1. Shift from peasant subsistence-farming to cash-farming for the market
  2. Technical changes of crop rotations and livestock improvement
  3. Labour being replaced by machinery
 
A cultivator pulled by a tractor in Canada in 1943

In the 20th century, with the rise in reliable engines in airplanes, cropdusters were implemented to disperse pesticides. Benjamin Holt built a combine harvester powered by petrol in 1911. Erwin Peucker constructed bulldog tractors 1936. Deutz-Fahr produced the rotary hay tedder in 1961.[5]

In the late 20th century, Genetically Modified Foods (GMOs) were created, giving another large boost to crop yields and resistance to pests.[7]

Sub-disciplinesEdit

Agricultural engineering has many sub-disciplines, the most common of which are listed here:

Agricultural surveying

Drainage

Irrigation

Farm machinery

Farm motors

Farm sanitation

Fertilizers

Pesticides

Knot tying

Roles of agricultural engineersEdit

Agricultural engineers may perform tasks such as planning, supervising and managing the building of dairy effluent schemes, irrigation, drainage, flood water control systems, performing environmental impact assessments, agricultural product processing and interpret research results and implement relevant practices. A large percentage of agricultural engineers work in academia or for government agencies. Some are consultants, employed by private engineering firms, while others work in industry, for manufacturers of agricultural machinery, equipment, processing technology, and structures for housing livestock and storing crops. Agricultural engineers work in production, sales, management, research and development, or applied science.

ArmeniaEdit

In 2006 Armenia's agricultural sector accounted for about 20 percent of the GDP. By 2010, it grew to about 25 percent.[8] This was and is higher than in Armenia's neighboring countries of Georgia, Azerbaijan, Turkey and Iran, in which the contribution of agriculture to the GDP in 2017 was 6.88, 5.63, 6.08 and 9.05 percent, respectively.[9]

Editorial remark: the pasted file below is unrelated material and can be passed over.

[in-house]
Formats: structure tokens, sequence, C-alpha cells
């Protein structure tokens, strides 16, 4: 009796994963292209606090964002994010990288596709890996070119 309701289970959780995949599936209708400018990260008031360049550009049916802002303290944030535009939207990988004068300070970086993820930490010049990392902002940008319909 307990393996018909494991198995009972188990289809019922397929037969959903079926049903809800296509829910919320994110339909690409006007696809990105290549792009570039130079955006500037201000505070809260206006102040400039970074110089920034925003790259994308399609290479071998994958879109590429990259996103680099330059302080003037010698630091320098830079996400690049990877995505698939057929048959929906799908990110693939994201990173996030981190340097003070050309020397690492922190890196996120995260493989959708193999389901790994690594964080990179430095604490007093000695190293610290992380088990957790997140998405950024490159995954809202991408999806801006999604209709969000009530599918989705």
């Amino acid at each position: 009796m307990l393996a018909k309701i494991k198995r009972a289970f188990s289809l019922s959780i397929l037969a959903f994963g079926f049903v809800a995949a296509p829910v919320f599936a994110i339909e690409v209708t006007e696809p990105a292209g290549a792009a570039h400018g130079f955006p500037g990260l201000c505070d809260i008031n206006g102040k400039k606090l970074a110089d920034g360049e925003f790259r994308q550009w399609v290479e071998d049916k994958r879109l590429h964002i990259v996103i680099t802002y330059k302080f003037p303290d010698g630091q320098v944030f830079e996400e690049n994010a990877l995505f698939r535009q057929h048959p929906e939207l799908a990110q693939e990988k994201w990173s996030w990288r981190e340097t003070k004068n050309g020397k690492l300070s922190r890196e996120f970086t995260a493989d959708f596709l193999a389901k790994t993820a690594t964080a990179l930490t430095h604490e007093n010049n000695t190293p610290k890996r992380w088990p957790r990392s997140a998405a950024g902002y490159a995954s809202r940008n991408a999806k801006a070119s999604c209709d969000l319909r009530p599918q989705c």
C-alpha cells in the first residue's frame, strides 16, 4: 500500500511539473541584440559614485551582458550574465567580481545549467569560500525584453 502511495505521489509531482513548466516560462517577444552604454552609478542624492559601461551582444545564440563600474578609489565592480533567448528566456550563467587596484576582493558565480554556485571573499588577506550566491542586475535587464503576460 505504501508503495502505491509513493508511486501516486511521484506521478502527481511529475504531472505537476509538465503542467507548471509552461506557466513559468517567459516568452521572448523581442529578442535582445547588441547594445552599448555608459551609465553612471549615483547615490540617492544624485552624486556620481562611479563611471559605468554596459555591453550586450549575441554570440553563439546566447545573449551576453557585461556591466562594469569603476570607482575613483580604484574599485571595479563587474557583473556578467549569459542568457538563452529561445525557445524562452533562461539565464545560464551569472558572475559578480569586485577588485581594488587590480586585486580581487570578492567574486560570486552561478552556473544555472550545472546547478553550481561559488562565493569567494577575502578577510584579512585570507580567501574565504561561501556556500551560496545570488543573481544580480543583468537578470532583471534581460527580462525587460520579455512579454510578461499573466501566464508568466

PhilippinesEdit

In the Philippines, the professional designation is registered agricultural and biosystems engineer. They are licensed and accredited after successfully passing the Agriculturist and Biosystems Engineering Licensure Examination. A prospective agricultural and biosystems engineer is required to have a four-year Bachelor of Science in Agricultural and Biosystems Engineering.

The practice of agricultural and biosystems engineering also includes the following:

  • Consultation, valuation, investigation and management services on agricultural and biosystems engineering;
  • Management or supervision and the preparation of engineering designs, plans, specifications, project studies and estimates for agricultural and biosystems, aquaculture and fishery, and forest product machinery, agricultural and biosystems buildings and structures, farm electrification and energy systems, agricultural and biosystems processing equipment, irrigation and soils conservation systems and facilities, agricultural and biosystems waste utilization systems and facilities;